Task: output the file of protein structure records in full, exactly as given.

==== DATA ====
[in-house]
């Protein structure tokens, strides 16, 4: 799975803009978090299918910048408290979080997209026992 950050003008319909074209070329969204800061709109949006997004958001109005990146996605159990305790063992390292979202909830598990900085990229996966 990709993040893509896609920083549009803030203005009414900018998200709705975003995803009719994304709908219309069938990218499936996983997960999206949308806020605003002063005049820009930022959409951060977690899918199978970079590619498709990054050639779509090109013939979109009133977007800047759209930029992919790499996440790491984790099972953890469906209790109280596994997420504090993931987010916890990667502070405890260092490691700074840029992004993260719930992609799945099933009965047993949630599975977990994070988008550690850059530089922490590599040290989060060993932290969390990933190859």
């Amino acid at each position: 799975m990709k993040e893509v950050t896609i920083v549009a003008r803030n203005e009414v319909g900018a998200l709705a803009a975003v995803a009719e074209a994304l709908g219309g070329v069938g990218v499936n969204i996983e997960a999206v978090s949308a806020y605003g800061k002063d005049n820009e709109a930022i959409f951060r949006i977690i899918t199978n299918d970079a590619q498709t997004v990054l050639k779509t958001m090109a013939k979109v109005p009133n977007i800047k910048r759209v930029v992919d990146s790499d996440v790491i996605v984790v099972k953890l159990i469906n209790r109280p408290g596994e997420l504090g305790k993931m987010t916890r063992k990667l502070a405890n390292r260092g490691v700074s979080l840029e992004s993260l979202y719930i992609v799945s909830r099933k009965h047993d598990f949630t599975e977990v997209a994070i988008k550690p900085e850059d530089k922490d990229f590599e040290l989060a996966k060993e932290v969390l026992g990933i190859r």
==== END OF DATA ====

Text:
[in-house]
């Protein structure tokens, strides 16, 4: 799975803009978090299918910048408290979080997209026992 950050003008319909074209070329969204800061709109949006997004958001109005990146996605159990305790063992390292979202909830598990900085990229996966 990709993040893509896609920083549009803030203005009414900018998200709705975003995803009719994304709908219309069938990218499936996983997960999206949308806020605003002063005049820009930022959409951060977690899918199978970079590619498709990054050639779509090109013939979109009133977007800047759209930029992919790499996440790491984790099972953890469906209790109280596994997420504090993931987010916890990667502070405890260092490691700074840029992004993260719930992609799945099933009965047993949630599975977990994070988008550690850059530089922490590599040290989060060993932290969390990933190859």
């Amino acid at each position: 799975m990709k993040e893509v950050t896609i920083v549009a003008r803030n203005e009414v319909g900018a998200l709705a803009a975003v995803a009719e074209a994304l709908g219309g070329v069938g990218v499936n969204i996983e997960a999206v978090s949308a806020y605003g800061k002063d005049n820009e709109a930022i959409f951060r949006i977690i899918t199978n299918d970079a590619q498709t997004v990054l050639k779509t958001m090109a013939k979109v109005p009133n977007i800047k910048r759209v930029v992919d990146s790499d996440v790491i996605v984790v099972k953890l159990i469906n209790r109280p408290g596994e997420l504090g305790k993931m987010t916890r063992k990667l502070a405890n390292r260092g490691v700074s979080l840029e992004s993260l979202y719930i992609v799945s909830r099933k009965h047993d598990f949630t599975e977990v997209a994070i988008k550690p900085e850059d530089k922490d990229f590599e040290l989060a996966k060993e932290v969390l026992g990933i190859r």